Suppose business college A first debuted in 2000. It opened its first business course in 2000, and the course will finish in 2004. In 2001 it opened a second course, and students who enrolled in 2001 will graduate in 2005.

What should we call the students who graduated in 2004? Can I say “a first generation of business graduates in college A”, or is there any better term?

Of course, the students who graduated in 2005 are not the first generation of business graduates in college A.

  • Foundation corpus?
    – WS2
    Jun 16, 2015 at 13:20
  • the inaugural class
    – Fattie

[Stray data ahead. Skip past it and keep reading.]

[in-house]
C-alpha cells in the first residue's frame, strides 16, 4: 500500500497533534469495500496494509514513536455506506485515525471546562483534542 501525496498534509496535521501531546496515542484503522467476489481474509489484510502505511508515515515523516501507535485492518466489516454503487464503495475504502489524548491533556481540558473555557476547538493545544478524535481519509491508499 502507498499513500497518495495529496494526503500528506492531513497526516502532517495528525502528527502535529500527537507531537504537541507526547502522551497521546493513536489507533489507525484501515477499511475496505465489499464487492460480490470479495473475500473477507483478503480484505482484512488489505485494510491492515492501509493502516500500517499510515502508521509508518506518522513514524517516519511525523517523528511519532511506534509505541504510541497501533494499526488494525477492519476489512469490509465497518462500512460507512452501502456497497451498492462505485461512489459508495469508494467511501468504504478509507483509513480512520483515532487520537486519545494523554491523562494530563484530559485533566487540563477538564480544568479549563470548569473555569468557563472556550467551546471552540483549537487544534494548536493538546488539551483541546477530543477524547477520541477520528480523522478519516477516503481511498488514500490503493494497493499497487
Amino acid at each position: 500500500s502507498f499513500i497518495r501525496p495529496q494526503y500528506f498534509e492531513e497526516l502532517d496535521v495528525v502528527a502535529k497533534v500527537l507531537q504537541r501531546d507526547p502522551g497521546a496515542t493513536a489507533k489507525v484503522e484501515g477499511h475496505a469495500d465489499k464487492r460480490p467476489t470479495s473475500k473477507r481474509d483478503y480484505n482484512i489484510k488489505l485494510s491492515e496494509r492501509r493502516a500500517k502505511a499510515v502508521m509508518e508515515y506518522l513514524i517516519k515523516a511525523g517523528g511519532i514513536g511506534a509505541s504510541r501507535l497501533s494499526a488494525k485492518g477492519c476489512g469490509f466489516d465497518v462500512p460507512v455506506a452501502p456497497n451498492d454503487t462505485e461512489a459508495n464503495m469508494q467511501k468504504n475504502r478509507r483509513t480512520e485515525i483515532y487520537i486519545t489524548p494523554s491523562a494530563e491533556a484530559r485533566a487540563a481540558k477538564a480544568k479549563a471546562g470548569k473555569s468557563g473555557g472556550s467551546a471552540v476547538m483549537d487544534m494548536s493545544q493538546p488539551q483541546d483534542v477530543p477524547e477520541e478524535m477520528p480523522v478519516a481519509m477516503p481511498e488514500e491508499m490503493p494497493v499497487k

Jun 16, 2015 at 14:43
  • @WS2 do you have evidence supporting the use of "corpus" for "a group of students graduating at the same time"?
    – phoog
    Jun 16, 2015 at 15:39
  • @phoog I'm afraid not. I was shooting in the dark.
    – WS2
    Jun 16, 2015 at 15:58
  • I don’t understand what you mean by course. A course never lasts four years. It is typically a quarter or semester long.
    – tchrist
    Aug 2, 2015 at 14:00

1 Answer 1


Inaugural - happening as the first one in a series of similar events

Merriam Webster Dictionary

So this could be the '2004 inaugural class of graduates of Business College A'

Your Answer

By clicking “Post Your Answer”, you agree to our terms of service and acknowledge you have read our privacy policy.

Not the answer you're looking for? Browse other questions tagged or ask your own question.